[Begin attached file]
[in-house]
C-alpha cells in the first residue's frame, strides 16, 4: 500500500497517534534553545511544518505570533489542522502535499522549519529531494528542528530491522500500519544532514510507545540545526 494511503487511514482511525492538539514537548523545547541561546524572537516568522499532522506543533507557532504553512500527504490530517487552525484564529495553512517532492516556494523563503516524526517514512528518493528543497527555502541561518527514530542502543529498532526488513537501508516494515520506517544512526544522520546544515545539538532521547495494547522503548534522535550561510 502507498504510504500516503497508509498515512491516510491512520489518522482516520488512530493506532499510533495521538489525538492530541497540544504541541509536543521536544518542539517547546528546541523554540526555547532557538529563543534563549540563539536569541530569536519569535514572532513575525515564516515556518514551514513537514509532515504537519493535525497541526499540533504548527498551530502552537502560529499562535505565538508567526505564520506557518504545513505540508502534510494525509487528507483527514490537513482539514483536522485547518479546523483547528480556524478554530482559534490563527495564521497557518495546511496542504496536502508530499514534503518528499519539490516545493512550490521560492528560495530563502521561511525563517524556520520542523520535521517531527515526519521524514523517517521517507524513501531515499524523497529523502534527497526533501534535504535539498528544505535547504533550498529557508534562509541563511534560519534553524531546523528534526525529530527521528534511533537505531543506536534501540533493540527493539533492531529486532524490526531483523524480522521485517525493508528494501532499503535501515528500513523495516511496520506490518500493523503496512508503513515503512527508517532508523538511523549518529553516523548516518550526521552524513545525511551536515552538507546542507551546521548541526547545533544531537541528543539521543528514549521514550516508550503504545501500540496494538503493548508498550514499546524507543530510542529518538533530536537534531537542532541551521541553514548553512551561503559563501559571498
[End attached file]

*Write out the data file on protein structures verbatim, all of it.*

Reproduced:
[in-house]
C-alpha cells in the first residue's frame, strides 16, 4: 500500500497517534534553545511544518505570533489542522502535499522549519529531494528542528530491522500500519544532514510507545540545526 494511503487511514482511525492538539514537548523545547541561546524572537516568522499532522506543533507557532504553512500527504490530517487552525484564529495553512517532492516556494523563503516524526517514512528518493528543497527555502541561518527514530542502543529498532526488513537501508516494515520506517544512526544522520546544515545539538532521547495494547522503548534522535550561510 502507498504510504500516503497508509498515512491516510491512520489518522482516520488512530493506532499510533495521538489525538492530541497540544504541541509536543521536544518542539517547546528546541523554540526555547532557538529563543534563549540563539536569541530569536519569535514572532513575525515564516515556518514551514513537514509532515504537519493535525497541526499540533504548527498551530502552537502560529499562535505565538508567526505564520506557518504545513505540508502534510494525509487528507483527514490537513482539514483536522485547518479546523483547528480556524478554530482559534490563527495564521497557518495546511496542504496536502508530499514534503518528499519539490516545493512550490521560492528560495530563502521561511525563517524556520520542523520535521517531527515526519521524514523517517521517507524513501531515499524523497529523502534527497526533501534535504535539498528544505535547504533550498529557508534562509541563511534560519534553524531546523528534526525529530527521528534511533537505531543506536534501540533493540527493539533492531529486532524490526531483523524480522521485517525493508528494501532499503535501515528500513523495516511496520506490518500493523503496512508503513515503512527508517532508523538511523549518529553516523548516518550526521552524513545525511551536515552538507546542507551546521548541526547545533544531537541528543539521543528514549521514550516508550503504545501500540496494538503493548508498550514499546524507543530510542529518538533530536537534531537542532541551521541553514548553512551561503559563501559571498